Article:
Questions & answers
 

January 2016

Supposedly, Benny and Bjorn's 1989 song 'The Conducator' was part a mini musical called "For Doinea Cornea" at a concert . The musical may have had three songs (it's not clear who wrote those songs). Any idea what the other songs titles were?

Thanks,
John, USA

 

 

I'm sorry John, but I don't. After months of research, all I've found is some discussion several years ago on a defunct ABBA group that mentioned that the 'The Conducator' was part of a 20-minuite suite that had been performed in concert just once, but not what the other songs were. 'The Conducator' is the only song to be released, on Benny Andersson's November 1989 album, and a World Youth Choir CD released by EMI Svenska in 1990.
If there is anyone out there who knows more, please contact me so that I can update the answer.

 


Regarding the Frida and Agnetha perfumes that were once available, were they sold in Australia, do you know who made the perfumes, did Frida and Agnetha get to choose the actual fragrances, and would you be able to give a description of what the perfumes smelt like? 
Regarding the original ABBA dolls, were they ever officially available in Australia (I only ever saw them in a London toy store [Hamley's] during a holiday to the UK in 1979 or 1980)?

Tack så mycket,
Tony, Australia.

 

 

The perfumes, soap and dolls were not available in Australia -they were UK licenced merchandise. I doubt that Agnetha and Frida had any input into the fragrances - they were cheap, almost regarded as a toy, unlike today's celebrity-endorsed perfumes.

 


Could you please let me know if there is/was any truth in Frida writing her autobiography (hopefully, “yes”), and if so, if there’s a possible time-frame for its release (also, is it just a co-incidence that she’s writing it, or did her boyfriend – heir to the WH Smith bookshop empire – hint for her to do one? –LOL!)
Also, the Spanish home that currently Frida owns, as is seen in the recent ‘Vänligen Lars Lerin’ interview, is that a different home as to the one that’s seen in her ‘Djupa Andetag’ documentary, as I thought she had auctioned/sold that one off a few years ago, or did she decide to keep it?

Thank you Ian, and cheers for now,
Tony, Australia.

 

 

Frida has said that she has been writing about her life, and also stories about environmental issues. She has said that she would like to publish some of what she has written sometime, but also said that her life story is not something she is interested in publishing.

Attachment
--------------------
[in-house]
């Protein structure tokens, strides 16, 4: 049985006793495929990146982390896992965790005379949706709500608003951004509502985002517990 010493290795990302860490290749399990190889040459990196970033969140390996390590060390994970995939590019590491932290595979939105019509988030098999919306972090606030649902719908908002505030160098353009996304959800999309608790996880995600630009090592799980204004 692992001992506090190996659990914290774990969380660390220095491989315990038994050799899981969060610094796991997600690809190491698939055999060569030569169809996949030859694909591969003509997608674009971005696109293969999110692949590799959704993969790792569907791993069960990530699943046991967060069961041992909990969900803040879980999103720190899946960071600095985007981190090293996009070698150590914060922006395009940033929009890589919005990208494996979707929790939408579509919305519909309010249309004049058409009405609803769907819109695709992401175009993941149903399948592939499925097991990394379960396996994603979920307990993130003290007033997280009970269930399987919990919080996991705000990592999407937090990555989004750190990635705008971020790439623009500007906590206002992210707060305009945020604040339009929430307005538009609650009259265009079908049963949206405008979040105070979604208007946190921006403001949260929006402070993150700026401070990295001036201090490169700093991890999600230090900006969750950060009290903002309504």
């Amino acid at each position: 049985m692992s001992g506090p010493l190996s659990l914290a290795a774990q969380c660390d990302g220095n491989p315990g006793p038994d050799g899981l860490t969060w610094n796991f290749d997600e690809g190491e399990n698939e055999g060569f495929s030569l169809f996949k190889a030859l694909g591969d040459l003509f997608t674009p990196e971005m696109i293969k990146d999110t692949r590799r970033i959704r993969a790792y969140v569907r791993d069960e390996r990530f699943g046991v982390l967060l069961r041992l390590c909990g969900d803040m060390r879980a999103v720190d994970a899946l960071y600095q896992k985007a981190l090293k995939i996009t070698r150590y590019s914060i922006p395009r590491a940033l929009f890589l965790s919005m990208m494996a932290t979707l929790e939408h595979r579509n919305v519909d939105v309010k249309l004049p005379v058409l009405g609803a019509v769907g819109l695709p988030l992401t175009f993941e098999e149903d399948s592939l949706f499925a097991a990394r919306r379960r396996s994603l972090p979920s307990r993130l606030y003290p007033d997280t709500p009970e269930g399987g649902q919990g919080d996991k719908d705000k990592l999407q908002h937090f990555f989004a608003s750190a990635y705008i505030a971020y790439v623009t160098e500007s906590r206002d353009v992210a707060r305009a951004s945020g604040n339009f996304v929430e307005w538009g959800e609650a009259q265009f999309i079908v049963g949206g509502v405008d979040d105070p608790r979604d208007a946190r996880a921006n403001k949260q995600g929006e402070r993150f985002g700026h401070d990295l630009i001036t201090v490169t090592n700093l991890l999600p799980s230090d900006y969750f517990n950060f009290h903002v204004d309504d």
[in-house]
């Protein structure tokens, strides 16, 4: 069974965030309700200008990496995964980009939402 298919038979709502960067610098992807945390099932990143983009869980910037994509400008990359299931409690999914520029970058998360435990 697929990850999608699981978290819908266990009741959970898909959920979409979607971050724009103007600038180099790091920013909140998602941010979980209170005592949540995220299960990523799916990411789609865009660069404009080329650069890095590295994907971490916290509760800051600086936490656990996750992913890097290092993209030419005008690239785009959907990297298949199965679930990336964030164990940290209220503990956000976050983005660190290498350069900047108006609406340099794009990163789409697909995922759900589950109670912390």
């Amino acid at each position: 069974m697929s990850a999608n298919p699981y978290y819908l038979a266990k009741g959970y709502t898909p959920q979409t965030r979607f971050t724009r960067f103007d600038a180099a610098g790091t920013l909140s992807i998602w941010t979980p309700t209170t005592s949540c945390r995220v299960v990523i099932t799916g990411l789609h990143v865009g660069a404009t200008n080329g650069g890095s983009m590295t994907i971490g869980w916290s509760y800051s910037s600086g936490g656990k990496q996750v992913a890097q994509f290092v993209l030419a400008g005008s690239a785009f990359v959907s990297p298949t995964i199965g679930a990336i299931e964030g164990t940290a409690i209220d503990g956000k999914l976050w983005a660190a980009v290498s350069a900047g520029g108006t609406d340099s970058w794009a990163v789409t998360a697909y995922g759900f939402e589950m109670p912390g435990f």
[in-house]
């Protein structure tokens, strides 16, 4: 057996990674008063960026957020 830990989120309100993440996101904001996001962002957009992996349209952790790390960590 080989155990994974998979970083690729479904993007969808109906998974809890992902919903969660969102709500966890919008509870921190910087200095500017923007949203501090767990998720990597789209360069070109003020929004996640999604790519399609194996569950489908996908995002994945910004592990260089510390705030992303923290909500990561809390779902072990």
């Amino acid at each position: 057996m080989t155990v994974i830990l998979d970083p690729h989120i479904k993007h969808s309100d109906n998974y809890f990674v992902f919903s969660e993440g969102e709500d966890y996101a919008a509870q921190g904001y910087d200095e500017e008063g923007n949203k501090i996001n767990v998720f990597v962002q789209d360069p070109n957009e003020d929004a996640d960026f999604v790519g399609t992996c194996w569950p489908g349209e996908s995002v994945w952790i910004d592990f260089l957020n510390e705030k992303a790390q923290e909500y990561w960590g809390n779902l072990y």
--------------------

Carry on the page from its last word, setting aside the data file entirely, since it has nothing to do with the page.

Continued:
Yes, that is Frida's new home in Majorca. She sold the home she shared with Ruzzo about 15 years ago.

 


Could you please let me know the Australian sales numbers of ‘ABBA Gold’, as I’m interested to compare it to the sales of ‘The Best of ABBA’; as well as compare the average of both that would come from the Australian population in 1977 (*when I’m guessing the final major sales would have been for ‘TBOA’) and now.

Thanks Ian, and cheers...
Tony, Australia.

 

 

ARIA accredits ABBA Gold at 17 times platinum, signifying sales of 1,190,000 copies, as of January 2014. The 40th Anniversary Edition (2014) and The Complete Gold Collection (2000), both of which include the full ABBA Gold, are both certified platinum (70,000 copies). The Best Of ABBA sold 1,010,000 copies during 1976, and a reported 1,250,000 copies in total.

 

 


I have always wondered why ABBA performed so many concerts in Perth during March 1977? I believe Sydney & Melbourne were only three concerts each and they were (and are) much larger cities than Perth was and yet ABBA are said to have performed many more concerts there. Was it for the purpose of filming more footage for The Movie? That seems implausible too.

Looking forward to your reply.
Robin

 

 

Originally Sydney was to have one concert with an audience of 40,000. For safety reasons, this was split to two concerts of 20,000 each, though the actual numbers have been reported between 25,000-30,000 for each concert. The three Melbourne concerts had an audience of 14,500 each. The single Adelaide concert had an audience of 21,000. The Perth Entertainment Centre by comparison accommodated just 8,000 people, though the five concerts in total accommodated an audience of 40,000. This means the Perth concerts attracted almost as many people as those in Sydney and Melbourne, in a city with much less than half the population of either of those cities, and even a lower population than Adelaide at that time (Sydney also attracted bus and planeloads of people from Queensland and Canberra,which were bypassed on the tour, including me). As the only indoor venue of the tour, Perth did make filming and recording easier, without the problems inherent with outdoor venues.

 


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